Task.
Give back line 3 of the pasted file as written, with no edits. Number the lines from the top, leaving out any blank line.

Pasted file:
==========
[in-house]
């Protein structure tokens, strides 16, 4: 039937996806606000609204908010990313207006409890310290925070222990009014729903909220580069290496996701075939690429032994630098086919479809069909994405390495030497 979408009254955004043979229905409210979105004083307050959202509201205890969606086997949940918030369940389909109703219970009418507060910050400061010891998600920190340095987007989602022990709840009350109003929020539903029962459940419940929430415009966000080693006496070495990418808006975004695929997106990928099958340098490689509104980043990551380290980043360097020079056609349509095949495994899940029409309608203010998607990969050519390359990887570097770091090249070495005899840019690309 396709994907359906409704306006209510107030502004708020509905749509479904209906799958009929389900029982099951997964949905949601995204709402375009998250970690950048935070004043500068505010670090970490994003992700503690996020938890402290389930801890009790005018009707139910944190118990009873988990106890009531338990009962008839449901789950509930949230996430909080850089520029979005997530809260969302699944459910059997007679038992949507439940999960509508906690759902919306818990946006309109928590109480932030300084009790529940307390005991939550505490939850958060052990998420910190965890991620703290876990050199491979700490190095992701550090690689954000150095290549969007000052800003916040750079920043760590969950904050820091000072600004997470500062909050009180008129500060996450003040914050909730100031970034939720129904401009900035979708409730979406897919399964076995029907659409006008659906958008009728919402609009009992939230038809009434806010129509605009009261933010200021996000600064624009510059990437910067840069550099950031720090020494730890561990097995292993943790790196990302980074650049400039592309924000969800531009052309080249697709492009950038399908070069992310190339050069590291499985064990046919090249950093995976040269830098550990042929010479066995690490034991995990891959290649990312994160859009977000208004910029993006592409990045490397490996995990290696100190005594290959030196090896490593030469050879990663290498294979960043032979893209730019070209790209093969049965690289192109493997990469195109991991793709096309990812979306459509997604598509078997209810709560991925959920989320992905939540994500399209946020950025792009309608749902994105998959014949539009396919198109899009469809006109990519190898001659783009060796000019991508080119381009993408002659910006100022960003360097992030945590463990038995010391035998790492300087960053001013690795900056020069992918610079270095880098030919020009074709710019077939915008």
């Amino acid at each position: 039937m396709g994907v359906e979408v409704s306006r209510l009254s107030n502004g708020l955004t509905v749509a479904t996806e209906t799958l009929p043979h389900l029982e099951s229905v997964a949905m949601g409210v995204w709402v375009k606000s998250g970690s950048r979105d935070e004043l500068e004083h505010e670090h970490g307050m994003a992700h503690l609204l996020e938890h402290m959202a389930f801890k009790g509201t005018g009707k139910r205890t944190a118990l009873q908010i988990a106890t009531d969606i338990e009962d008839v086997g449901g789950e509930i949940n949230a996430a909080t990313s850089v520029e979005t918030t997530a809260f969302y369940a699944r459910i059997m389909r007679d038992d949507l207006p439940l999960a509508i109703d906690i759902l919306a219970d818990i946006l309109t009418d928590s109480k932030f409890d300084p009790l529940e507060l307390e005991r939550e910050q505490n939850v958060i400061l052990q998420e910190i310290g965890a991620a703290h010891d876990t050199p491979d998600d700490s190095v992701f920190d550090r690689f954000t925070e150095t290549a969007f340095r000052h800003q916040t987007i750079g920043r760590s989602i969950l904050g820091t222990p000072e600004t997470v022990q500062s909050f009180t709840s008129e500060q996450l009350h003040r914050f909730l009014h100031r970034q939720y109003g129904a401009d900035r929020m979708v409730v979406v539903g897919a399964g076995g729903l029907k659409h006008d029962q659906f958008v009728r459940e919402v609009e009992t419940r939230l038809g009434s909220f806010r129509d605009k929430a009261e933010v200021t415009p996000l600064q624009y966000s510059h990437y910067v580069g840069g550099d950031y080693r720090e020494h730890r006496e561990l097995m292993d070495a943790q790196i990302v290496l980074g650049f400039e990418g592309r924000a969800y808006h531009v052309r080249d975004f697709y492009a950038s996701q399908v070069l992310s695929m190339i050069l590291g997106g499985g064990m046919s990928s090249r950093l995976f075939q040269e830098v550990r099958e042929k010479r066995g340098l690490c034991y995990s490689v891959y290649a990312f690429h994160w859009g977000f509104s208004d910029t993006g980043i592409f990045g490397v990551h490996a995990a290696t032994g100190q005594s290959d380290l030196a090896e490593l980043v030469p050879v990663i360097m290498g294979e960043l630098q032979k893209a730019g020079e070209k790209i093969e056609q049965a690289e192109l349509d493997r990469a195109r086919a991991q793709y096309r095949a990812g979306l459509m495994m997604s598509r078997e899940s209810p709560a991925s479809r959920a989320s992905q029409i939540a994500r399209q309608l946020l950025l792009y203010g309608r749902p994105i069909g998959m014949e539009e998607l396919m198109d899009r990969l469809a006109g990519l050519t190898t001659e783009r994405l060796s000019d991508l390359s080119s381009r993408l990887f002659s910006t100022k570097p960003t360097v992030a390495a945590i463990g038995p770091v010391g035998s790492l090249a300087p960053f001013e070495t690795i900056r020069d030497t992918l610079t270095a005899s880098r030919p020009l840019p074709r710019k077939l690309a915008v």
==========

């Amino acid at each position: 039937m396709g994907v359906e979408v409704s306006r209510l009254s107030n502004g708020l955004t509905v749509a479904t996806e209906t799958l009929p043979h389900l029982e099951s229905v997964a949905m949601g409210v995204w709402v375009k606000s998250g970690s950048r979105d935070e004043l500068e004083h505010e670090h970490g307050m994003a992700h503690l609204l996020e938890h402290m959202a389930f801890k009790g509201t005018g009707k139910r205890t944190a118990l009873q908010i988990a106890t009531d969606i338990e009962d008839v086997g449901g789950e509930i949940n949230a996430a909080t990313s850089v520029e979005t918030t997530a809260f969302y369940a699944r459910i059997m389909r007679d038992d949507l207006p439940l999960a509508i109703d906690i759902l919306a219970d818990i946006l309109t009418d928590s109480k932030f409890d300084p009790l529940e507060l307390e005991r939550e910050q505490n939850v958060i400061l052990q998420e910190i310290g965890a991620a703290h010891d876990t050199p491979d998600d700490s190095v992701f920190d550090r690689f954000t925070e150095t290549a969007f340095r000052h800003q916040t987007i750079g920043r760590s989602i969950l904050g820091t222990p000072e600004t997470v022990q500062s909050f009180t709840s008129e500060q996450l009350h003040r914050f909730l009014h100031r970034q939720y109003g129904a401009d900035r929020m979708v409730v979406v539903g897919a399964g076995g729903l029907k659409h006008d029962q659906f958008v009728r459940e919402v609009e009992t419940r939230l038809g009434s909220f806010r129509d605009k929430a009261e933010v200021t415009p996000l600064q624009y966000s510059h990437y910067v580069g840069g550099d950031y080693r720090e020494h730890r006496e561990l097995m292993d070495a943790q790196i990302v290496l980074g650049f400039e990418g592309r924000a969800y808006h531009v052309r080249d975004f697709y492009a950038s996701q399908v070069l992310s695929m190339i050069l590291g997106g499985g064990m046919s990928s090249r950093l995976f075939q040269e830098v550990r099958e042929k010479r066995g340098l690490c034991y995990s490689v891959y290649a990312f690429h994160w859009g977000f509104s208004d910029t993006g980043i592409f990045g490397v990551h490996a995990a290696t032994g100190q005594s290959d380290l030196a090896e490593l980043v030469p050879v990663i360097m290498g294979e960043l630098q032979k893209a730019g020079e070209k790209i093969e056609q049965a690289e192109l349509d493997r990469a195109r086919a991991q793709y096309r095949a990812g979306l459509m495994m997604s598509r078997e899940s209810p709560a991925s479809r959920a989320s992905q029409i939540a994500r399209q309608l946020l950025l792009y203010g309608r749902p994105i069909g998959m014949e539009e998607l396919m198109d899009r990969l469809a006109g990519l050519t190898t001659e783009r994405l060796s000019d991508l390359s080119s381009r993408l990887f002659s910006t100022k570097p960003t360097v992030a390495a945590i463990g038995p770091v010391g035998s790492l090249a300087p960053f001013e070495t690795i900056r020069d030497t992918l610079t270095a005899s880098r030919p020009l840019p074709r710019k077939l690309a915008v």